SINGAPORE - Since its reopening late last year after about two years of restoration work, the Bukit Timah Truss Bridge along the Rail Corridor has become a popular photo stop for hikers and cyclists alike.
Another truss bridge, the Upper Bukit Timah Truss Bridge, was officially reopened on Monday (March 22).
While the industrial beauty of both rustic bridges is immediately apparent, the painstaking effort made to restore them to their former glory will likely go unnoticed by most people who walk or cycle along them today.
That few realise restoration works have been done is a testament to a job done well, said Mr Teo Chong Yean, a director at the Urban Redevelopment Authority (URA) who was involved in enhancement works along the Rail Corridor.
He said the team was meticulous in its efforts to restore the two 1932 bridges, which are located next to The Rail Mall and at the western end of Dunearn Road and Bukit Timah Road.
For instance, they ensured that each sleeper, clip and spike of train tracks was put back in its exact position on the bridges after being removed for drainage works.
To achieve such precision, laser scanning technology was used to map the position of each of these parts.
Taking Upper Bukit Timah Truss Bridge as an example, all its 172 sleepers - 114 timber and 58 concrete - were labelled after removal so they would be reinstated correctly. Rotten timber sleepers were replaced by sleepers salvaged from other parts of the former railway.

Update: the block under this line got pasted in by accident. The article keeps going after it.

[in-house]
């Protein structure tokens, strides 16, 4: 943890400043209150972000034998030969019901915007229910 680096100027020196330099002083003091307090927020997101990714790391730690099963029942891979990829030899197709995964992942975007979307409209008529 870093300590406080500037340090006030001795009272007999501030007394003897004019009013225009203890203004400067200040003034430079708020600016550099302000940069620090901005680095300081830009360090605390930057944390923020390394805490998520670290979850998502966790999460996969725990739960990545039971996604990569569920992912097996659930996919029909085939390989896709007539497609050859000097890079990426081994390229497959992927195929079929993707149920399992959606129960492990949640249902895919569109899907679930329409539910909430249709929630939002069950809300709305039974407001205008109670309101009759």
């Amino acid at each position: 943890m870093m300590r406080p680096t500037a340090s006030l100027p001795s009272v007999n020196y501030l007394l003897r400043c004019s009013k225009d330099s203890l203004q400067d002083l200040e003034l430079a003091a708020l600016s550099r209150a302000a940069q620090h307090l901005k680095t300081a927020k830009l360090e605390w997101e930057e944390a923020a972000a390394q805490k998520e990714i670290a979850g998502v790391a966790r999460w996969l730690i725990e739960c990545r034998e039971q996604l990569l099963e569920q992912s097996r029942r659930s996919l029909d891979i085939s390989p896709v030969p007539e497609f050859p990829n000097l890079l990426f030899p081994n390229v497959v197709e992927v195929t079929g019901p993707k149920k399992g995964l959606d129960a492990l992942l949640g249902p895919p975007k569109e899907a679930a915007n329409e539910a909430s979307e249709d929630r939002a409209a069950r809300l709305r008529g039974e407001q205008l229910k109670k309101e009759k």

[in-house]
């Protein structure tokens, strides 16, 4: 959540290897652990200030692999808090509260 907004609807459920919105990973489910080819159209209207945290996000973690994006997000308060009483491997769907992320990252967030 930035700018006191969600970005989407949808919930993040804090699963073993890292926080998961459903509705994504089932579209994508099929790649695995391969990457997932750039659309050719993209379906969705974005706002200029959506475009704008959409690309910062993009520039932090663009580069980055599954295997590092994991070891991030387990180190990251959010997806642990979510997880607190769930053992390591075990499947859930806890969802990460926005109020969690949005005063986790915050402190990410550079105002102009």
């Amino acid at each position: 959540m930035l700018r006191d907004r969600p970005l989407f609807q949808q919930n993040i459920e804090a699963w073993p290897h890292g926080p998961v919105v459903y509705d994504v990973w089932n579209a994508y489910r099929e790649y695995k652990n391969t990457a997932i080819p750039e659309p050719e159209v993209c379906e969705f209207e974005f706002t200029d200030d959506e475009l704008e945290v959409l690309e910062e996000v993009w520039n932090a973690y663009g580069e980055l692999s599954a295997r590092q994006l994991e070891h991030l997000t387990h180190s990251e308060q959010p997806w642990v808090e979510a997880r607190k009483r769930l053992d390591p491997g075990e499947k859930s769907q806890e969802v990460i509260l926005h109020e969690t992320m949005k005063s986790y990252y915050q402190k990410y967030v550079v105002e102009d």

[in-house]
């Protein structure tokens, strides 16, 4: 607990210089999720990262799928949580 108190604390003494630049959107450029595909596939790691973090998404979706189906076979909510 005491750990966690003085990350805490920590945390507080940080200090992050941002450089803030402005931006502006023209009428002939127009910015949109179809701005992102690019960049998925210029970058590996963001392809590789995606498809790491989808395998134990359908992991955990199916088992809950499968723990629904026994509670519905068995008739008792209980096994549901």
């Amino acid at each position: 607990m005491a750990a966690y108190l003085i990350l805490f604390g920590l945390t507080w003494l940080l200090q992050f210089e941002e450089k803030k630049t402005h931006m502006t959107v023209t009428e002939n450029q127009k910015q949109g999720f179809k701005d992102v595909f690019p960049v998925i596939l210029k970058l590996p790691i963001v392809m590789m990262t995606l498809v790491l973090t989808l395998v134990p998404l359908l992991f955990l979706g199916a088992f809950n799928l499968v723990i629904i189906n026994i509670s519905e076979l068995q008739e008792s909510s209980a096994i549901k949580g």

A bed of stones around the track was also relaid to form a continuous and relatively flat path on both sides of the rail to make it safer to walk on.
The land along the former Keretapi Tanah Melayu (KTM) railway track was returned to Singapore after the Malaysian rail operator ceased train services here in 2011.
The ensuing public debate over what to do with the land was described as a watershed in Singapore's heritage discourse in a 2015 book, Heritage, by current director of the Asian Civilisations Museum Kennie Ting.
Advocacy groups like the Nature Society (Singapore) and Singapore Heritage Society collectively proposed that the entire 24km land track be preserved as a green corridor, instead of being turned over to developers.
In response, the Government adopted a more "open, conciliatory and consultative approach" in drawing up plans for the space, said Mr Ting.
The restored truss bridges, which both stand over busy roads, bear marks of this approach. During the restoration process, various railing prototypes were set up, and community members were invited to give their input on which type they thought was most suitable for the restored bridge.
Railings that are too thick might spoil the look of the bridge, while those with beams spaced too far apart might pose a safety risk.
Such factors were considered before the URA team eventually selected simple design with thin bars.